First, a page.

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Patent Searching and Data

Document Type and Number:
WIPO Patent Application WO/2000/033714
Kind Code:
Waste treatment apparatus, such as a toilet, having a housing (1); a chamber (5) supported by the housing in which material is decomposed; a stirrer (6) for stirring the contents of the chamber and a heater (23) for heating the contents of the chamber. The chamber (5) is mounted to the housing (1) in a manner allowing it to be removed and the contents emptied.

Application Number:
Publication Date:
June 15, 2000
Filing Date:
December 03, 1999
Export Citation:
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International Classes:
C05F3/04; C05F17/02; (IPC1-7): A47K11/02; C05F3/04; C05F17/02
Domestic Patent References:
Foreign References:
Attorney, Agent or Firm:
GILL JENNINGS & EVERY (Broadgate House 7 Eldon Street London EC2M 7LH, GB)
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1. Waste treatment apparatus having a housing; a chamber supported by the housing in which material is decomposed; a stirrer for stirring the contents of the chamber and heating means for heating the contents of the chamber characterised in that the chamber is mounted to the housing in a manner allowing it to be removed and the contents emptied.
2. Apparatus according to claim 1, wherein the stirrer is driven by a motor.
3. Apparatus according to claim 1 or claim 2, further comprising level sensing means to detect when the level of the contents within the chamber reaches or exceeds a predetermined position.
4. Apparatus according to any of the preceding claims, further comprising a liquid sensing means to detect the presence of liquid at a predetermined position.
5. Apparatus according to claim 4, further comprising indicating means connected to at least one of the sensing means to indicate the output of the sensing means.
6. Apparatus according to any of the preceding claims, wherein the stirrer is removable with the chamber.
7. Apparatus according to at least claims 2 and 6, wherein at least one of the motor and sensing means is removable with the chamber.
8. Apparatus according to claim 7 wherein the housing includes a saddle, provided to support the chamber.
9. Apparatus according to claim 8, further comprising a cooperating plug and socket, one of the plug and socket being mounted to the chamber, the other to the housing or the saddle, whereby placement of the chamber within the housing causes the plug and socket to engage.
10. Apparatus according to any of the preceding claims, wherein the heating means comprises a heat exchanger containing a heated fluid.
11. Apparatus according to claim 10, wherein the fluid is heated by an electrical heat source.
12. Apparatus according to claim 10 or 11, wherein the heat exchanger is connected to a work performing system which generates heat during performance of its work function, the heat being dissipated by transfer to a fluid; further comprising means to transfer the heated fluid to the heat exchanger.
13. Apparatus according to any of claims 1 to 9, wherein the heating means comprises an electrically heated filament.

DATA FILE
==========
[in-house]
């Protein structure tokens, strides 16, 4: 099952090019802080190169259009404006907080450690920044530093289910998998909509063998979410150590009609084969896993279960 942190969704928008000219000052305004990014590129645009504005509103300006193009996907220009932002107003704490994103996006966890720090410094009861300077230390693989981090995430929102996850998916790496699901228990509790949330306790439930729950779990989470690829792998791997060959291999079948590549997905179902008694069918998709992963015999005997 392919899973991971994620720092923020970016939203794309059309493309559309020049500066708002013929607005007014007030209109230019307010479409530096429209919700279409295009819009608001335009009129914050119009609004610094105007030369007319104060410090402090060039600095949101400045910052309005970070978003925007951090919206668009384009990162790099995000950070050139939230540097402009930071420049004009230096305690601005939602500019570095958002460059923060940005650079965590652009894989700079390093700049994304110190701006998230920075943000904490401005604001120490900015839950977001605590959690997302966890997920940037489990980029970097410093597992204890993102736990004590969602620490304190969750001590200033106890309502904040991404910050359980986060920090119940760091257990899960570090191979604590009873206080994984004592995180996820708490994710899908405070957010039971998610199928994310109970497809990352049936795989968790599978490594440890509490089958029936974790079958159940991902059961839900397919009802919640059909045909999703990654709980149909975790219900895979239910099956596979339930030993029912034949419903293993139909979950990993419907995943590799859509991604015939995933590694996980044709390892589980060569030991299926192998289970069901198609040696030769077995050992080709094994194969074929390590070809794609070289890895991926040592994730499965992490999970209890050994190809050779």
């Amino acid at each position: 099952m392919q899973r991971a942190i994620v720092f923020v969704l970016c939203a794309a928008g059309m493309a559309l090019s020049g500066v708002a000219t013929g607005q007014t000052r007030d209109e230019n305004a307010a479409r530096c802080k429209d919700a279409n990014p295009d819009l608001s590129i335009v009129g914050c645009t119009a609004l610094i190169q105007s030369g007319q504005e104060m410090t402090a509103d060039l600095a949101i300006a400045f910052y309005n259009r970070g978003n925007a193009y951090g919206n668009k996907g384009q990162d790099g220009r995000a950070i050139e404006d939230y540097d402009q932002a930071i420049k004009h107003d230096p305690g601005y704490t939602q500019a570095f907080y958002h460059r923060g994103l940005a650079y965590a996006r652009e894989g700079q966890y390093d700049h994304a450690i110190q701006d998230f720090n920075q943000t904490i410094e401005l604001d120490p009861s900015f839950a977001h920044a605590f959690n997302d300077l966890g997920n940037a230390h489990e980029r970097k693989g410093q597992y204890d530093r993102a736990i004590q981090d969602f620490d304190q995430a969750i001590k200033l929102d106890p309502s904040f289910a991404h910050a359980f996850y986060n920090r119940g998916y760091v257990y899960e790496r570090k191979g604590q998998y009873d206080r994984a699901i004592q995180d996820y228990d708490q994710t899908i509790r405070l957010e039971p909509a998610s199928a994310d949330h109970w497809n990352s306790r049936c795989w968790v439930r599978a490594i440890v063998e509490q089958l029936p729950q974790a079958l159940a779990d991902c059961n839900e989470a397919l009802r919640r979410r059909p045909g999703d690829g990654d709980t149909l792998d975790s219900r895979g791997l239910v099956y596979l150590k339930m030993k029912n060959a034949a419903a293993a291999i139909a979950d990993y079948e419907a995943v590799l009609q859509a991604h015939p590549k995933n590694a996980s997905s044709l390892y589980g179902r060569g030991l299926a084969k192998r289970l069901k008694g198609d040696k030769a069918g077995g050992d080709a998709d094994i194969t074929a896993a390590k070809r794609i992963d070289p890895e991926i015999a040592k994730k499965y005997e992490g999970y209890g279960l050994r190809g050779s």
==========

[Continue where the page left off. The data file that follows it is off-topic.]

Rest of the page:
14. Apparatus according to any of the preceding claims, wherein a temperature sensing means is provided in thermal contact with the chamber.
15. Apparatus according to claim 14, further comprising a control processor, connected to the temperature sensing means, and wherein the control processor at least controls the temperature within the chamber.
16. Apparatus according to any of the preceding claims, further comprising manually operable means for controlling at least one of the heating means, the stirrer, or when dependent upon claim 14 for interacting with the processor.
17. Apparatus according to any of the preceding claims in the form of a toilet.
18. A vehicle fitted with a toilet according to claim 17.
WASTE TREATMENT SYSTEM This invention relates to a waste treatment system.

An example of a waste treatment system in the form of a decomposition toilet is described in GB-A-2248641. This describes a toilet, particularly for use in a passenger vehicle, comprising a mass receiving chamber and a heat exchanger which heats the decomposing material at the base of the chamber. Stirring means, operable in two directions, stir decomposable material in the chamber in a first direction to thoroughly mix the material and ensure sufficient decomposition, and in a second direction to enable the chamber to be emptied completely. Emptying is achieved by reversing the direction of rotation of the stirring means, causing most of the material to pass through a permanent opening into a disposal chamber. There is no need for further heating in the disposal chamber because the material is heated to between 45°C and 80°C in the decomposition chamber, and the chamber is only emptied when full pasteurisation has taken place. After emptying, the decomposition chamber is re-seeded with new compost.

A similar type of decomposition toiled is described in WO-A-80/00962.

GB-A-1489974 and SE-A-368699 describe decomposition toilets with stirring means, rotatable in one direction, which move decomposed material through an opening closable by means of a hatch. When the hatch is opened, the decomposition chamber is emptied completely, and the chamber must be re-seeded with new compost prior to further use.